Because the new rules simply require disclosure, compliance should not be difficult. However, it needs to be done. While the requirement to post a privacy policy is only violated if an operator fails to post its policy within 30 days after being notified of noncompliance, a separate section of CalOPPA finds liability if the operator fails to comply with either the posting requirement or the disclosure requirement of CalOPPA “knowingly and willfully” or “negligently and materially.” Accordingly, website operators should not wait to get a letter demanding the disclosure of their online tracking policy.

Although CalOPPA is directed toward protecting California citizens, given the size of California in both population and economic activity, most websites and online businesses cannot ignore California law. Moreover, as a leader in privacy law, California’s actions are likely to be mirrored by other states, the federal government (either through legislation or the actions of federal regulators, especially the Federal Trade Commission) and/or industry groups. Bolstered by increased public attention to, and expectation of the disclosure of, privacy practices of websites and online businesses, the movement toward more transparency in data collection and privacy practices is only going to accelerate in the years to come.

Many companies have not updated their privacy disclosures in years. Certainly those websites and the data collection technology they use have changed. With the California amendment effective at the beginning of the new year, now is the time for website operators and mobile app developers to review and update their privacy disclosures.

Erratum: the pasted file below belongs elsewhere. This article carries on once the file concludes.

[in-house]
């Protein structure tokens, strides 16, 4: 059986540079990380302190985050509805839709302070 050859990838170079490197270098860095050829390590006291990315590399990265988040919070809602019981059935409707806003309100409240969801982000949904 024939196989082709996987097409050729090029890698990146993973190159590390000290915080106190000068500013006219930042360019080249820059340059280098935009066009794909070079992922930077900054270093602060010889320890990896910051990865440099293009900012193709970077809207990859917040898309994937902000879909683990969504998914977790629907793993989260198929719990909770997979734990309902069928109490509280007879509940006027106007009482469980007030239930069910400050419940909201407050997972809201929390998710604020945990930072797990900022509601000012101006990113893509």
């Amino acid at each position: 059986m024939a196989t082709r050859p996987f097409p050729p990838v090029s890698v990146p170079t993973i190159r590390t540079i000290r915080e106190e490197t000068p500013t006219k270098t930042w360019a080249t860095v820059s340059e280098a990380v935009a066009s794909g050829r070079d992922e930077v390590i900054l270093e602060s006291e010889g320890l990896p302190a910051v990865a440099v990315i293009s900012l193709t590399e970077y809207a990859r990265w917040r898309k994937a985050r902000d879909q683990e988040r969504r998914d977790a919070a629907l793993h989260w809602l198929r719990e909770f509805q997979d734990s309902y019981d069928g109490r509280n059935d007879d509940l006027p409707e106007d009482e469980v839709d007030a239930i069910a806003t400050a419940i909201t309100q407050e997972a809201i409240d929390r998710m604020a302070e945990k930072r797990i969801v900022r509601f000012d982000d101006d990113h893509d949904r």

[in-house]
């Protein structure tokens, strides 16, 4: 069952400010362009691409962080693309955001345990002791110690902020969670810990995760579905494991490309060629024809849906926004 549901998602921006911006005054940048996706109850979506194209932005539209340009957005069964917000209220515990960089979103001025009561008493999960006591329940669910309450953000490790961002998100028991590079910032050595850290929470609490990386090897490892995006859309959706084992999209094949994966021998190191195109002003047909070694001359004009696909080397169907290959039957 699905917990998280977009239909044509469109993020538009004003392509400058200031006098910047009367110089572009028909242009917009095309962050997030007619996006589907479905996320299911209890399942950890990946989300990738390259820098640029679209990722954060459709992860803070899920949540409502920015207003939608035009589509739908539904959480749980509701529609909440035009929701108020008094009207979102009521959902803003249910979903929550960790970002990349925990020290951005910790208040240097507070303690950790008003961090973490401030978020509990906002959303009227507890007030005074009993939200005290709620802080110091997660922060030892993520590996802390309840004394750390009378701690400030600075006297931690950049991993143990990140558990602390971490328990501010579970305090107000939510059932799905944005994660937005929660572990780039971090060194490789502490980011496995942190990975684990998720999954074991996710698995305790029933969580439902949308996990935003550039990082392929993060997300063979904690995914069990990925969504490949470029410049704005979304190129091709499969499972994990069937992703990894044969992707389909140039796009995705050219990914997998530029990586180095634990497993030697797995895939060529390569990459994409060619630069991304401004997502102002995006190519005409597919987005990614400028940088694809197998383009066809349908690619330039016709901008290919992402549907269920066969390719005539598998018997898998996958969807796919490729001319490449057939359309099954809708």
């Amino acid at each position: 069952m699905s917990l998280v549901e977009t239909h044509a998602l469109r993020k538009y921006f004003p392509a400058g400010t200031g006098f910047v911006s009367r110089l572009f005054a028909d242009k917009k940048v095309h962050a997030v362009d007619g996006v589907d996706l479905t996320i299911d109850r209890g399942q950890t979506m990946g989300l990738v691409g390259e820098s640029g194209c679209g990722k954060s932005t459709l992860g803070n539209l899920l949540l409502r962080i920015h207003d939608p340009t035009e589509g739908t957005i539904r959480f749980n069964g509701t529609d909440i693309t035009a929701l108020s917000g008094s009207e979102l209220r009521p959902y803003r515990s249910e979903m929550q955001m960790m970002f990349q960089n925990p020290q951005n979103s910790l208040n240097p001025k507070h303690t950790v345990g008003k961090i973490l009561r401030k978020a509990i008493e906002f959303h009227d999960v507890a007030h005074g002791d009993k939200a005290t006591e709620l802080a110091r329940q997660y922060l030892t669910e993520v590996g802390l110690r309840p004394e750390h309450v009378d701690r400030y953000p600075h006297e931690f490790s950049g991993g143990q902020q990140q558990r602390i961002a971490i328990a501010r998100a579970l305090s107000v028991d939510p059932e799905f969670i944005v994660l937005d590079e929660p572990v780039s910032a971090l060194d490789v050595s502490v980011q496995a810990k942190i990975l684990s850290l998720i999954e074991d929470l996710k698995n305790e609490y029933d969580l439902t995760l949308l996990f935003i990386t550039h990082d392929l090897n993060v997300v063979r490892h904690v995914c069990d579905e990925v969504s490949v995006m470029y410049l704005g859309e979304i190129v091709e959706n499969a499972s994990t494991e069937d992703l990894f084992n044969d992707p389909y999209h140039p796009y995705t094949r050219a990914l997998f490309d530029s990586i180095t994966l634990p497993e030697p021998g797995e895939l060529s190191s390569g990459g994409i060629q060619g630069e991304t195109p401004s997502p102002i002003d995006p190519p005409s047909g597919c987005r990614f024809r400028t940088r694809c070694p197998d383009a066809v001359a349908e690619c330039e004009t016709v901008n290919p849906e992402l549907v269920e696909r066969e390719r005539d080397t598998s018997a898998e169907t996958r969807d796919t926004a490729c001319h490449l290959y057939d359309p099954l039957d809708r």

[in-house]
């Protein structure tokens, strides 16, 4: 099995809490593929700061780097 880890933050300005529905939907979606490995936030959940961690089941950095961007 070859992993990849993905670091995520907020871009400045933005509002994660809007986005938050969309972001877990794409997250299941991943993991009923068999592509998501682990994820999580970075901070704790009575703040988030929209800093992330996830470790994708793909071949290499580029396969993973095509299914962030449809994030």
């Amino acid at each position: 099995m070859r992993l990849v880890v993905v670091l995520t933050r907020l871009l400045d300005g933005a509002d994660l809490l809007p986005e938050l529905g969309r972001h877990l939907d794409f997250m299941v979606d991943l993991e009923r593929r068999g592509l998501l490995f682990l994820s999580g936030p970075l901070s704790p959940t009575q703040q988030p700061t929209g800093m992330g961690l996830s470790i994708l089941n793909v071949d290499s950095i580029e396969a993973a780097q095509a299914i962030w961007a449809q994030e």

[1] Article 1, Section of the Constitution of the State of California reads: “All people are by nature free and independent and have inalienable rights. Among these are enjoying and defending life and liberty, acquiring, possessing, and protecting property, and pursuing and obtaining safety, happiness, and privacy.”

[2] “Privacy on the Go: Recommendations for the Mobile Ecosystem” is available here.

[3] Assembly Bill No. 370.

©2019 Katten Muchin Rosenman LLP

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About this Author

Partner

Tanya L. Curtis is the national co-chair of the Technology practice and focuses on intellectual property, information technology, privacy, and e-business and other Internet-related matters.

Tanya’s substantial intellectual property experience includes counseling clients on the identification, selection, clearance, registration and protection of trademarks and domain names, as well as the identification, development and protection of copyrights, rights of publicity, and trade secrets and other confidential business information; managing the day-to-day...

312-902-5593
Leonard A. Ferber, Corporate legal Specialist, Katten Muchin Law Firm
Partner

Leonard A. Ferber, co-head of Katten’s Technology practice, focuses his practice on technology transactions, representing both technology developers and large corporate users of technology.

Len represents early stage and mature software and other technology-based companies and consulting firms in a variety of transactional matters, including strategic partnering arrangements and joint ventures, sophisticated licensing arrangements (both in-bound and out-bound), and technology development and acquisition agreements. These clients include businesses distributing technology using software-as-a-service and platform-as-a-service business models and those seeking to leverage their data collection capabilities.

312-902-5679
Doron Goldstein, Katten Muchin Law Firm, Intellectual Property Attorney
Partner

Doron S. Goldstein's practice primarily deals with intellectual property, information technology and advertising, marketing and branded entertainment transactions and counseling, including privacy and information security, trademark, copyright, software and technology matters, and he is co-head of Katten's Advertising, Marketing and Promotions practice and of the firm's Privacy, Data and Cybersecurity group.

Doron regularly advises on various aspects of integrated marketing campaigns, including talent and production agreements, advertising agency...

212-940-8840